Council Urges Better Child Abuse Reporting at L.A. County Hospitals

Los Angeles County’s 63 hospitals should improve the way they screen for signs of abuse and neglect, according to reports released today by the Los Angeles County Inter-Agency Council on Child Abuse and Neglect (ICAN).

The State of Child Abuse in Los Angeles County” and “Child Death Review Team Report 2015” analyzed data from 2014 about children who died at the hands of caregivers, in accidents or by suicide, as well as overall reports of child abuse and neglect.

The ICAN reports were produced with data from county law enforcement departments, courts, school districts and other social welfare agencies.

ICAN Executive Director Deanne Tilton Durfee said that about 400 children pass through one of the county’s hospitals each day, but medical professionals there are not consistently reporting cases of child abuse and neglect.

“What could be more high risk than a 2-year-old with broken bones?” Durfee said. “We’ve reviewed cases where doctors have seen children weeks, days and even hours before they died of injuries that should have been red-flagged for abuse and neglect but were not reported by a medical professional.”

As part of the Child Death Review Team Report, the council recommended better data sharing for the medical records of children involved with DCFS and support of legislation that would require more training to help medical professionals identify and report the signs of child abuse and neglect.

The council’s annual report on child abuse drew attention to the correlation between incidents of domestic violence and child abuse. Domestic violence was an issue in 60 percent of the child abuse fatalities, Durfee said.

In looking at preliminary data gathered in January 2015, the council also found that 48 percent of all petitions filed in Dependency Court involved a count of domestic violence.

Durfee described the overlap between child abuse and domestic violence “profound,” and called on the Department of Children and Family Services (DCFS), law enforcement agencies, the district attorney and the Dependency Courts to track and report data around the connection. The council recommended that law enforcement officers physically check for signs of child abuse and neglect during domestic violence calls.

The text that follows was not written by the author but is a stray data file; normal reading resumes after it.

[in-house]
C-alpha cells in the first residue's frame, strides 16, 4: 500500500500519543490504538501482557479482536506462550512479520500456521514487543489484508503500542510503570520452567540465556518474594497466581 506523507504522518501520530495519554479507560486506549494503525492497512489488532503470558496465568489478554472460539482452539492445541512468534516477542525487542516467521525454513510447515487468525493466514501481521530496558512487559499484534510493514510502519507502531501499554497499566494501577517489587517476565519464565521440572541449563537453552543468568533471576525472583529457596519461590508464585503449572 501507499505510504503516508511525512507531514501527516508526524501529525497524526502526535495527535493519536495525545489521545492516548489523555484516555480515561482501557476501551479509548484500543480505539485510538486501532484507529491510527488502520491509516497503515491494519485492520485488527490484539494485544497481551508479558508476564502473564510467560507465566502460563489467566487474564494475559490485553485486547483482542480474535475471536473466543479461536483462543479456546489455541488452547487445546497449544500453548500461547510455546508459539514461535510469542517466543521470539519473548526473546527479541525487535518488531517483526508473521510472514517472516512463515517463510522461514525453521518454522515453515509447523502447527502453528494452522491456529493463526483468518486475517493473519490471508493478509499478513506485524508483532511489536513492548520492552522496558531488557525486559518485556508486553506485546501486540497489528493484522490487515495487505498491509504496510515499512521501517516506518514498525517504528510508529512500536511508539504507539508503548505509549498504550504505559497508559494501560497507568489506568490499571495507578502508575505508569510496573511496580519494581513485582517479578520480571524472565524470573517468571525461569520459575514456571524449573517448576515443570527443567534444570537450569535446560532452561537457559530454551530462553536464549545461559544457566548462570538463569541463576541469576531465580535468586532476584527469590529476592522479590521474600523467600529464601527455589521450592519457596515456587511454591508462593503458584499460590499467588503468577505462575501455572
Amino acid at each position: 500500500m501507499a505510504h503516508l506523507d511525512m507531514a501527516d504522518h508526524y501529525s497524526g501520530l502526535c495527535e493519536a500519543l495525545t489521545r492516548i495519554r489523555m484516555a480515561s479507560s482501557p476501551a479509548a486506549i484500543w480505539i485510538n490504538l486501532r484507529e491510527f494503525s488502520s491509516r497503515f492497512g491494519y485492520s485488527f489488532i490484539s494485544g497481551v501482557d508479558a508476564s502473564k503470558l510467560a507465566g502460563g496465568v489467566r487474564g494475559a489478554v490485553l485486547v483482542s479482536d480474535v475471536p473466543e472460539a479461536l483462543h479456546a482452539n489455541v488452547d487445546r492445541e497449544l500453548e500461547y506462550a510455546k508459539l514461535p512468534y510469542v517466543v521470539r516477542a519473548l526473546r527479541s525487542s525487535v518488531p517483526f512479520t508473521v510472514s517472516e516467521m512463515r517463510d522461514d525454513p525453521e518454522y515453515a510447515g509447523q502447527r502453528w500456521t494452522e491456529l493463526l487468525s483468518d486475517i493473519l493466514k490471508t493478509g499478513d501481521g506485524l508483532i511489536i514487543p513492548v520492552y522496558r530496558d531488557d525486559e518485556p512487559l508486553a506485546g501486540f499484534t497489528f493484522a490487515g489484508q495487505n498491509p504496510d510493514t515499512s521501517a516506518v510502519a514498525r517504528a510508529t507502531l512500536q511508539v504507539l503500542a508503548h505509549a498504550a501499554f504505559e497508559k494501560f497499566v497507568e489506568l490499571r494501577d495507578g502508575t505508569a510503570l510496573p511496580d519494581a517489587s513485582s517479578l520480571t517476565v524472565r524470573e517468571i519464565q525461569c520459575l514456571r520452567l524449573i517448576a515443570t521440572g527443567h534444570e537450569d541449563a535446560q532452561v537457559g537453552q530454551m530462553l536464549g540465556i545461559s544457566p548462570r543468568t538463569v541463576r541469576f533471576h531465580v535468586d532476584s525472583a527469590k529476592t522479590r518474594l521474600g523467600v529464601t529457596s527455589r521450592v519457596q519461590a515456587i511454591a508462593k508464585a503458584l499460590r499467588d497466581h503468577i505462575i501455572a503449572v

Among the other findings of the reports:

  • Fifteen children were victims of homicide by a parent, caregiver or family member in 2014, down from 19 the year before. About 73 percent of those homicides were age 5 or younger.
  • Ten children committed suicides in 2014, a decrease of three from 2013.
  • 103 child deaths were ruled accidental, and 68 were listed as undetermined child deaths.
  • Of all Los Angeles County’s service planning areas (SPAs), SPA 1, representing the Antelope Valley, had the highest child death rate.
  • The Department of Children and Family Services reported 181,926 referrals of child abuse or neglect during the 2014 calendar year, representing a three percent increase from 2013 and the highest number of children referred in the past 19 years.
  • African-American children are disproportionately represented in the county’s child-welfare system. African Americans comprise 25.7 percent of DCFS caseloads despite representing 7.5 percent of the total population.

Go to the ICAN website to read the The State of Child Abuse in Los Angeles County, Child Death Review Team Report 2015 and Safely Surrendered And Abandoned Infants In Los Angeles County 2002-2015.

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Jeremy Loudenback
About Jeremy Loudenback 257 Articles
Jeremy is the child trauma editor for The Chronicle of Social Change.

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